People who buy health insurance on their own could pay up to 49.4 percent more for insurance next year.
This comes after a year of rate increases that ranged up to 25 percent for those groups.
The rates apply to those who purchase health policies directly from an insurance company or from the government’s health exchange. Small businesses that buy group insurance policies for their employees also are likely to see an increase.
The rate increases would only apply to about 6 percent of the population, according to the Kansas Insurance Department.
That’s because many people receive insurance through large employers that can negotiate rates directly with the insurance companies and generally have more leverage to control costs.
But plans for individuals and small businesses go through the Kansas Insurance Department. The department reviews the insurance companies’ actuarial data and assumptions, then chooses to accept, revise or deny each proposed hike.
“We certainly want to bring reasonable rates for health insurance plans,” said Clark Shultz, director of government and public relations for the Kansas Insurance Department. “It’s a difficult year – there’s no question.”
Last year, insurance companies asked for increases of as much as 39 percent, but the highest increase approved by the department was 24.5 percent.
Health insurance increases for individuals and small businesses proposed this year ranged from 3.3 percent to 49.4 percent.
Shultz said most proposed increases were less than 25 percent.
The rates will be finalized Aug. 23, and open enrollment begins Nov. 1 for next year’s plans that start Jan. 1.
Employees of large companies typically don’t find out the cost of their health insurance plans until fall. Last year, many companies with more than 100 full-time employees saw rate increases of around 15 to 20 percent.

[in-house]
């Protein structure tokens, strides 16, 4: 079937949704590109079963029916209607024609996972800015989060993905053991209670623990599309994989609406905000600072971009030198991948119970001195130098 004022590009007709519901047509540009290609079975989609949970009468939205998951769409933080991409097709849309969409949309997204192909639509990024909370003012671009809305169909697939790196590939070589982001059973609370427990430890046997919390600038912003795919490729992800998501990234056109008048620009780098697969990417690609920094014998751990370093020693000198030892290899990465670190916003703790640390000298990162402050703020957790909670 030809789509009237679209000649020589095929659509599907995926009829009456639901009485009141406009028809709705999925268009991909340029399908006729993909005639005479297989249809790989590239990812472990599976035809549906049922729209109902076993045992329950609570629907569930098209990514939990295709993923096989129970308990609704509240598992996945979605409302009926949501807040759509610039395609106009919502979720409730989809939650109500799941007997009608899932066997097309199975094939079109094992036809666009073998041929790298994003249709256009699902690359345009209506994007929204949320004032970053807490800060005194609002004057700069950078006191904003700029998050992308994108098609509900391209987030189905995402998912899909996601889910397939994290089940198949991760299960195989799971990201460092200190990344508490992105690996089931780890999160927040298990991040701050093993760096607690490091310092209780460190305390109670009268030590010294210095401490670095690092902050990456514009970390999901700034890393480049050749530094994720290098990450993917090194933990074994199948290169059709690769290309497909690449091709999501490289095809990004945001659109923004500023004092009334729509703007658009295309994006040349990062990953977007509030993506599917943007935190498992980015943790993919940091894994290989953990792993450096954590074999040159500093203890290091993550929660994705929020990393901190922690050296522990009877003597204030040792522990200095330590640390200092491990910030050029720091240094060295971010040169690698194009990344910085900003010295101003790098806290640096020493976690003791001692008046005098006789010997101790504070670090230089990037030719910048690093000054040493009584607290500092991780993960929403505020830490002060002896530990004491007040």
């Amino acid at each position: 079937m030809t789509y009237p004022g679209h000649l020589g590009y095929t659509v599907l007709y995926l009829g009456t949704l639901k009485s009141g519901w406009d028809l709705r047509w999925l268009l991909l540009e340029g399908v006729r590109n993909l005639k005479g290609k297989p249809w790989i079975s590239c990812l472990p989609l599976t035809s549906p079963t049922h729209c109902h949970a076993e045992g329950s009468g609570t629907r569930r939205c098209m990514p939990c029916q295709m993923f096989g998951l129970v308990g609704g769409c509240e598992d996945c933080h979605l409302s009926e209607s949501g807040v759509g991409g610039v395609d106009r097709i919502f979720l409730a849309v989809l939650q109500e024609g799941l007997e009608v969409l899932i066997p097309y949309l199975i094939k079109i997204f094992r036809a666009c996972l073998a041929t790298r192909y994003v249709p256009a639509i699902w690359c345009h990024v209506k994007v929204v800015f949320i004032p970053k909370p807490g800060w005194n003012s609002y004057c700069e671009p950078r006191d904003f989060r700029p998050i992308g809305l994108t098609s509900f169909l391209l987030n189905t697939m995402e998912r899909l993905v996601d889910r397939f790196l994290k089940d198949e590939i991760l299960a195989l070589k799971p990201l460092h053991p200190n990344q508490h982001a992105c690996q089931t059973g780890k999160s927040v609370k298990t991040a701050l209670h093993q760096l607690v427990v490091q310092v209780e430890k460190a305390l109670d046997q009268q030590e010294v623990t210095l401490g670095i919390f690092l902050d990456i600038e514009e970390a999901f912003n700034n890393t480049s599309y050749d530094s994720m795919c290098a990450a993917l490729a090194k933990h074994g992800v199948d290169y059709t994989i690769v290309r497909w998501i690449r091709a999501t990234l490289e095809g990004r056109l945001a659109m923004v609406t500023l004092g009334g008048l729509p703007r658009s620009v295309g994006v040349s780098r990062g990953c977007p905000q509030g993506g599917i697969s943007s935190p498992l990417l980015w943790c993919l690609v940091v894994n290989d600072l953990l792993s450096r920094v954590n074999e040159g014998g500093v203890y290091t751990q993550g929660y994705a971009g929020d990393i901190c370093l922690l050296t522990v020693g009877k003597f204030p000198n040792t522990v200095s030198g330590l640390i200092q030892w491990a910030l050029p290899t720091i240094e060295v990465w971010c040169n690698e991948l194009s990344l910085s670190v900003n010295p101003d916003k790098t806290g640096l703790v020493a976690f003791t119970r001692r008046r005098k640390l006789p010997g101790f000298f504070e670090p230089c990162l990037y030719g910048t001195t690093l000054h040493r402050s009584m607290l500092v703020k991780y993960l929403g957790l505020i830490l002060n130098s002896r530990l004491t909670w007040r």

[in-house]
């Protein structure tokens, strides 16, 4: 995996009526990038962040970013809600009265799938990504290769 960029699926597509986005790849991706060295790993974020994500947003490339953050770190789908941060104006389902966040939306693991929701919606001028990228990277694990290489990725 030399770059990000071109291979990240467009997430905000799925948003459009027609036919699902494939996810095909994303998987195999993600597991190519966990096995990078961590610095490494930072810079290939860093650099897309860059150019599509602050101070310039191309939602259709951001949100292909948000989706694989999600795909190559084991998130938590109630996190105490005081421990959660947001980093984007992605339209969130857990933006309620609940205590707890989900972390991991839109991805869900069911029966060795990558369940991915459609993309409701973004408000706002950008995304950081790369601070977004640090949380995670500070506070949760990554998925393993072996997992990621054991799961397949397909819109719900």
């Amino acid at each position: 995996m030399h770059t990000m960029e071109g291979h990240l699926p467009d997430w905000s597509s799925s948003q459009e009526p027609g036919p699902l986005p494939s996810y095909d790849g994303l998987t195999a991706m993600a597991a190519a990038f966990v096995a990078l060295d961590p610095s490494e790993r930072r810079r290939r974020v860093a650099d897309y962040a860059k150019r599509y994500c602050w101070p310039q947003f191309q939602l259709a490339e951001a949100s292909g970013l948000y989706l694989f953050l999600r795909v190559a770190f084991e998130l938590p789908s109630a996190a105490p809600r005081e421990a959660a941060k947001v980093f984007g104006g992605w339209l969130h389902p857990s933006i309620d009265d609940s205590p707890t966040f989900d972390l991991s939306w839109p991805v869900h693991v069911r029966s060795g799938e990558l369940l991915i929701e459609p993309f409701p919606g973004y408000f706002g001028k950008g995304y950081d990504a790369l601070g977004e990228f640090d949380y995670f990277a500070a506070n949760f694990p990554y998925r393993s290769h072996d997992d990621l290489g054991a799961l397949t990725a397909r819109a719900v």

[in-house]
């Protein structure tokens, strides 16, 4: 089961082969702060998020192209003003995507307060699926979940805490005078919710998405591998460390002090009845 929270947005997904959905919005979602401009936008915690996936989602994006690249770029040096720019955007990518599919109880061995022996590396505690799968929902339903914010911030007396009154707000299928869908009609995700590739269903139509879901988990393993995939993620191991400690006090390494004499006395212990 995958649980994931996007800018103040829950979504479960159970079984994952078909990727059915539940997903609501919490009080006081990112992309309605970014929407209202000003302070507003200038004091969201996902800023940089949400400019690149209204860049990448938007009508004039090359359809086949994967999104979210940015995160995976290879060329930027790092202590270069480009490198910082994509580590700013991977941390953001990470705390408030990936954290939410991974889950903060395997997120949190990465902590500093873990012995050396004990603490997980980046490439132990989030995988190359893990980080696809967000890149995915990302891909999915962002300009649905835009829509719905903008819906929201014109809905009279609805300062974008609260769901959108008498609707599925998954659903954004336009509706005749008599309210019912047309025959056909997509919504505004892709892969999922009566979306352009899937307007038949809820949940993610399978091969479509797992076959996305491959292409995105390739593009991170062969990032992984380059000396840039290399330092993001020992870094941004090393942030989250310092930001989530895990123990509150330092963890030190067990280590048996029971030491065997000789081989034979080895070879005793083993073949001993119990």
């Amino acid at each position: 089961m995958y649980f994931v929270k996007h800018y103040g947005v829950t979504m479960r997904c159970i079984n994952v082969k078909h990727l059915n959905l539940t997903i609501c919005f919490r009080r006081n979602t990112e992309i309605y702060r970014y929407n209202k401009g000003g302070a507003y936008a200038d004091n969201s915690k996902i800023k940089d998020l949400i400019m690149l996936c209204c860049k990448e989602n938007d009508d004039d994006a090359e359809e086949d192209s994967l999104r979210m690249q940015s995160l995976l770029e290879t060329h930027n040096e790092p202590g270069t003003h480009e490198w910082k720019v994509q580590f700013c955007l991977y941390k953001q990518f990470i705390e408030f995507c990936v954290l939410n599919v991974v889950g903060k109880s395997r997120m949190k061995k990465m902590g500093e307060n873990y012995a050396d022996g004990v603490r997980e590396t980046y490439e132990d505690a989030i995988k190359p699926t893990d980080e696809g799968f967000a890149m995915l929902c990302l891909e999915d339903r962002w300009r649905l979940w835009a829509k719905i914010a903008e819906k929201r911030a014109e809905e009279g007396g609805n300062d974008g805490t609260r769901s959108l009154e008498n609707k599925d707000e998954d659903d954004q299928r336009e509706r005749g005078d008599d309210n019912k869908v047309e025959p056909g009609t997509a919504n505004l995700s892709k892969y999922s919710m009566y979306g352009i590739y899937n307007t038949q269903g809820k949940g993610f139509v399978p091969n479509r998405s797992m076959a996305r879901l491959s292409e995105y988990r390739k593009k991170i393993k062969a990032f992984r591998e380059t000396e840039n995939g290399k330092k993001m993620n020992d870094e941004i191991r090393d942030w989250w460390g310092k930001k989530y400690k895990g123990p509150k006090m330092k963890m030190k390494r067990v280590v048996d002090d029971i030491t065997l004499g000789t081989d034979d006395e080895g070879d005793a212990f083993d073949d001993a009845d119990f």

Tiers of choices
The increases are averages, so an individual could pay less or more within one plan.
That’s because people can choose from tiers of benefit choices such as bronze, silver, gold and platinum within each plan.
And under the Affordable Care Act, companies can calculate a person’s insurance premium using the person’s age, location and tobacco use. For people with family plans, the size of the family and ages of each family member also factor in.
The state said it received 33 plan proposals – 29 individual plans and four small business plans.
Three companies will provide individual plans in Kansas: BlueCross BlueShield, Medica, and Coventry Health and Life. United Healthcare announced in May that it would bow out of the individual market in Kansas.
Medica, a Minnesota-based insurance company, is offering exchange plans in Kansas for the first time. Coventry, which dropped out for 2016 coverage in Kansas, is returning to the exchange market on HealthCare.gov. HealthCare.gov is the federal health insurance exchange created through the Affordable Care Act.
RateReview.HealthCare.gov will list proposed increases in each state.